The effect of all of that is that stuff has just been thrown on my desk by me and others in my family for weeks as the incoming exceeded our capacity to generate the outgoing. When I sat down this morning, I knew something had to give. The mini-mountains of clutter were distracting, demoralizing and draining my focus. I could either try to keep ignoring them or I could remove them. I chose the latter and, wow, do I feel better.
My guess is that I’m not the only one who faced a cluttered desk at the beginning of the day. Speaking from experience, I can tell you that a cluttered desk leads to a cluttered mind. When you see all of those piles you can’t help but wonder what’s lurking in there that’s overdue, almost due or waiting to surprise you in some way. If you want to think clearly for the rest of the week, it’s worth taking 15, 30 or 45 minutes to clear your desk.
Here are five things I did this morning that helped me clear the decks for the week ahead:
What is the Creator’s Code? March 26 2015 no responses
What do Tesla and SpaceX founder Elon Musk, Spanx founder Sara Blakely and Under Armour founder Kevin Plank all have in common? Amy Wilkinson has done the research and knows the answer. She shares it in her new book, The Creator’s Code.
Wilkinson’s book is based on what she learned in 200 interviews with entrepreneurs who founded and built companies that have generated at least $100 million in revenue for at least five years. Drawing on her training as a sociologist, she sifted through the transcripts of those conversations to identify the six skills that these entrepreneurs have in common. She shares those in The Creator’s Code and she shared them with me in a recent conversation.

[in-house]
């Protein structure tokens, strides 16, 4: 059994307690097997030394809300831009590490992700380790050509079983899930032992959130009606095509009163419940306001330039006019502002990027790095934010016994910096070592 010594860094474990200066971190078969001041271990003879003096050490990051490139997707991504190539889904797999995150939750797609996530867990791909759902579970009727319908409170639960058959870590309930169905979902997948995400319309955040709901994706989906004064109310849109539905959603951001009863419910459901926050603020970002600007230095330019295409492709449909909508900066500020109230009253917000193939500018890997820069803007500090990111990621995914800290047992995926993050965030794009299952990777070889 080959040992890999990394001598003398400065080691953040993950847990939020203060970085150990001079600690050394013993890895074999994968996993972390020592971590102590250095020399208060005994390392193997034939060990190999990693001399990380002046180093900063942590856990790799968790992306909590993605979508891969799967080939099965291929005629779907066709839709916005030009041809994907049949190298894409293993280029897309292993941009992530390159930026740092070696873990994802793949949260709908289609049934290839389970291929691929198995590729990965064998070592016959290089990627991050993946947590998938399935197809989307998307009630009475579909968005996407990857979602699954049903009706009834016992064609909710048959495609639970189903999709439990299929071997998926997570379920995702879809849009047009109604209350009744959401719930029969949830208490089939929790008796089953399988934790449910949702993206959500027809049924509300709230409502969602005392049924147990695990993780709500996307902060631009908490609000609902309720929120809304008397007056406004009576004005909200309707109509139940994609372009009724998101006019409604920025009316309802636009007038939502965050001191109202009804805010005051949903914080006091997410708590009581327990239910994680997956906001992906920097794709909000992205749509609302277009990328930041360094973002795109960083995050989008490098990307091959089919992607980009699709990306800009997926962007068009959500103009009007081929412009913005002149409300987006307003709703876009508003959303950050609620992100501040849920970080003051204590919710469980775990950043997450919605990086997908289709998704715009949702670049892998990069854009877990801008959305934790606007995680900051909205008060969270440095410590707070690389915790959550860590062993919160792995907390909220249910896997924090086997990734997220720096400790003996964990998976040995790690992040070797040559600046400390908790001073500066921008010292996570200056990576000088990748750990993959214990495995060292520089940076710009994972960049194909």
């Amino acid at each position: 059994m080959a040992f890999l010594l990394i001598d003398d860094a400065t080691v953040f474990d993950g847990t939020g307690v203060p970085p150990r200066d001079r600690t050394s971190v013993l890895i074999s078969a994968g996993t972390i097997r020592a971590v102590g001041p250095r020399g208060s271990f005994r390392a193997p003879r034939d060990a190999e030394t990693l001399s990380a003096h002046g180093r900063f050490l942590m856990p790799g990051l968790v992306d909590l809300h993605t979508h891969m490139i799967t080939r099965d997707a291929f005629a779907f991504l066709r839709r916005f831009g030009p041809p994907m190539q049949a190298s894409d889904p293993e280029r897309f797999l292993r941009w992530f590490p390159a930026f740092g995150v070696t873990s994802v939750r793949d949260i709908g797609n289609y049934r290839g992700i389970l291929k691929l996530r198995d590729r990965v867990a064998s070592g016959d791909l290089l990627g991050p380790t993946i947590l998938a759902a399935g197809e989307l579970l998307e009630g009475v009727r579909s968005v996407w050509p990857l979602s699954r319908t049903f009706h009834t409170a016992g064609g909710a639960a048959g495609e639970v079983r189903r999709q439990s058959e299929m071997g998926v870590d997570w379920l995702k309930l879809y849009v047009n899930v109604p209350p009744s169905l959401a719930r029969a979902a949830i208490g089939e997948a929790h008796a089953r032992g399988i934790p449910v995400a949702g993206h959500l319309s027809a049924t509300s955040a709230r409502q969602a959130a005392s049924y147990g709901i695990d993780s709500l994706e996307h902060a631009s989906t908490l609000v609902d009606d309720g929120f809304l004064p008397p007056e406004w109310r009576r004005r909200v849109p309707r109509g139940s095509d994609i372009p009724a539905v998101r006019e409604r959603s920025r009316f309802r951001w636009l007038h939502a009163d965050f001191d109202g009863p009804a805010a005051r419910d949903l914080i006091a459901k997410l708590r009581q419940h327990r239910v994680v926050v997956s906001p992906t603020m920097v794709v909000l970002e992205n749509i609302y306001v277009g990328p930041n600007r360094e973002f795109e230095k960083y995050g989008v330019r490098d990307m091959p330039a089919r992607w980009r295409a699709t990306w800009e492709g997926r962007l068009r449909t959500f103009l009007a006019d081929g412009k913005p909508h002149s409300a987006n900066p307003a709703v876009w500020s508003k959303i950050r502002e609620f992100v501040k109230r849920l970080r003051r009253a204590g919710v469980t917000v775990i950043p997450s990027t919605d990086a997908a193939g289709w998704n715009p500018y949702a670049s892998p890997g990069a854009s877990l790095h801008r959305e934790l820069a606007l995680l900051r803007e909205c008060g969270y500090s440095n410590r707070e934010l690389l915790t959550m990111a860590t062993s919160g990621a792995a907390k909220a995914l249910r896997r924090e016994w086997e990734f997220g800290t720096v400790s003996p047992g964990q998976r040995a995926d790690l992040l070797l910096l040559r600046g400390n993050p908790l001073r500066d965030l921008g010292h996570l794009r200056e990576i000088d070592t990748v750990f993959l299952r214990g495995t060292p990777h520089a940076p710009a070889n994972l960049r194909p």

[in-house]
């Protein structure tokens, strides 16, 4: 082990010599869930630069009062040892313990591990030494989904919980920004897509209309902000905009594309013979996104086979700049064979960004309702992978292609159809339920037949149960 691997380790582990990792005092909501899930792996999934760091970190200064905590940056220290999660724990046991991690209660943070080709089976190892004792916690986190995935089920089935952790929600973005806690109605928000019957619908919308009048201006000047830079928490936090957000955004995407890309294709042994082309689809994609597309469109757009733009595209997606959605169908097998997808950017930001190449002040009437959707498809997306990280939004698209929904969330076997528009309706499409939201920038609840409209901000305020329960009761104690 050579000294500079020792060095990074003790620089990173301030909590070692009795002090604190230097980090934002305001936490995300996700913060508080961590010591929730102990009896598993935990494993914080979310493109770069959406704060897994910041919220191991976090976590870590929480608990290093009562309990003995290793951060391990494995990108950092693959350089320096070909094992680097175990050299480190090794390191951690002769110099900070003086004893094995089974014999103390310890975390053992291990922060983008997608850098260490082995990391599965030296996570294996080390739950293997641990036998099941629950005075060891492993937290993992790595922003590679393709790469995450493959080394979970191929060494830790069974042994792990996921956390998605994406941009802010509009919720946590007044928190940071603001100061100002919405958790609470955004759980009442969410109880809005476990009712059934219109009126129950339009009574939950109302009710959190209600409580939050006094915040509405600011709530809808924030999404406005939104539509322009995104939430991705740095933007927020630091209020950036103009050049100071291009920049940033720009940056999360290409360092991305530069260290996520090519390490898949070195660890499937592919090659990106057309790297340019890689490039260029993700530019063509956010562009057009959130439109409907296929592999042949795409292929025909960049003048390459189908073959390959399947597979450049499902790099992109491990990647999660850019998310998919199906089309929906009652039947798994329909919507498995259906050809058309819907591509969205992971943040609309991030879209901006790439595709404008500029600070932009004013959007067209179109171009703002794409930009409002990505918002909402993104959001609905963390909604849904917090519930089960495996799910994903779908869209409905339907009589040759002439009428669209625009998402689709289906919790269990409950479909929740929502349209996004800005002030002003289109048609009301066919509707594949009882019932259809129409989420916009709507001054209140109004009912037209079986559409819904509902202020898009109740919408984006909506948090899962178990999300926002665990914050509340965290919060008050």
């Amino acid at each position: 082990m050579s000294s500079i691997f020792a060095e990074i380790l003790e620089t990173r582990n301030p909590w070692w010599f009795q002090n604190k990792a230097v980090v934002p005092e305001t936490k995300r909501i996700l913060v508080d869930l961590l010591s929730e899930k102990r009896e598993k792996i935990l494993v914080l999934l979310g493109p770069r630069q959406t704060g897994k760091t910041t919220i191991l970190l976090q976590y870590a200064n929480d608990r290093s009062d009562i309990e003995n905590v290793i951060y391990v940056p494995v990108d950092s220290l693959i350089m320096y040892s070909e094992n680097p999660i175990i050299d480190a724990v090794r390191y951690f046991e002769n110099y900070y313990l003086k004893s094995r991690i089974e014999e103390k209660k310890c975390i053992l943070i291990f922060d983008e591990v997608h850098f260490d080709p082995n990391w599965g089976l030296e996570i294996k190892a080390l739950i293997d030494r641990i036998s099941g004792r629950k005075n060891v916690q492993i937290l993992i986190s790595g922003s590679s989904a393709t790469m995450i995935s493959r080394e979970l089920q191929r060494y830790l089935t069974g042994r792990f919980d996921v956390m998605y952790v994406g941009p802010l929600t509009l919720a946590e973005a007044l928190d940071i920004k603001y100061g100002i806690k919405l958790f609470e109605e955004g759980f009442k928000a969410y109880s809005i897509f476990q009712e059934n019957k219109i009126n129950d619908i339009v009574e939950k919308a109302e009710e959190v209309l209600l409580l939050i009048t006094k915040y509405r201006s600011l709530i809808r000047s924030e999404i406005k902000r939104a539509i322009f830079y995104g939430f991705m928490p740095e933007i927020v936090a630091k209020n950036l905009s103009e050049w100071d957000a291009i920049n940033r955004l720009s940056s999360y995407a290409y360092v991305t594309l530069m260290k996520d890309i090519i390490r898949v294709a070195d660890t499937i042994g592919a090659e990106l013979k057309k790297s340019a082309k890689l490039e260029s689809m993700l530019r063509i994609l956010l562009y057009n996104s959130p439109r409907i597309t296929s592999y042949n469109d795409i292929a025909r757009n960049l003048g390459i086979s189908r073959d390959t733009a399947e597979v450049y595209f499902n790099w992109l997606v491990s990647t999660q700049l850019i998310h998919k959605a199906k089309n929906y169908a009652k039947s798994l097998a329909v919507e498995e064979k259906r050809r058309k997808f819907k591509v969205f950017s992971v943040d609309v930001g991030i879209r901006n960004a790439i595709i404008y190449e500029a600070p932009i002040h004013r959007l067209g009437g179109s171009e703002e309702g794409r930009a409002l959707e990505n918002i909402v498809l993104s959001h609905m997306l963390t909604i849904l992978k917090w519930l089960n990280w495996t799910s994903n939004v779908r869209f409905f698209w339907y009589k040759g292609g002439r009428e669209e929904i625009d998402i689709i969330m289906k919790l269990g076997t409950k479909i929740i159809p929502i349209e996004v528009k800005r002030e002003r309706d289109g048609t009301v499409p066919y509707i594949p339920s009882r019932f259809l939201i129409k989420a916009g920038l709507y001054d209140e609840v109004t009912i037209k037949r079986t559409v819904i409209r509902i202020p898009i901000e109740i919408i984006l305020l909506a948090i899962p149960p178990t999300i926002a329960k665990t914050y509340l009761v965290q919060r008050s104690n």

Even if you’re not an entrepreneur with aspirations of starting your own multi-million dollar business, I think you’ll want to listen to the recording. The skills that Amy has identified in her research are the skills that distinguish people who get big things done from those that don’t in this new world of work.
Mindful Mondays: Are You the Firehose or the Nozzle? March 23 2015 one response
As you enter into countless live and virtual conversations this week, here’s a question to consider. Are you the firehose or the nozzle? Here’s a quick description of each and a few ways to tell the difference.
To get the mental picture of a firehose, imagine the real thing hooked up to a fire hydrant on a summer day. The water is turned on full force and is just gushing everywhere and in no particular direction. There’s a lot of waste and, other than getting the street soaked, very little is being accomplished.
In contrast to that picture, imagine the last time you saw a video of firefighters using the nozzles at the end of their hoses to expertly direct the water where it needs to go to do the most good. They’re acting with purpose to target their resources for maximum effect.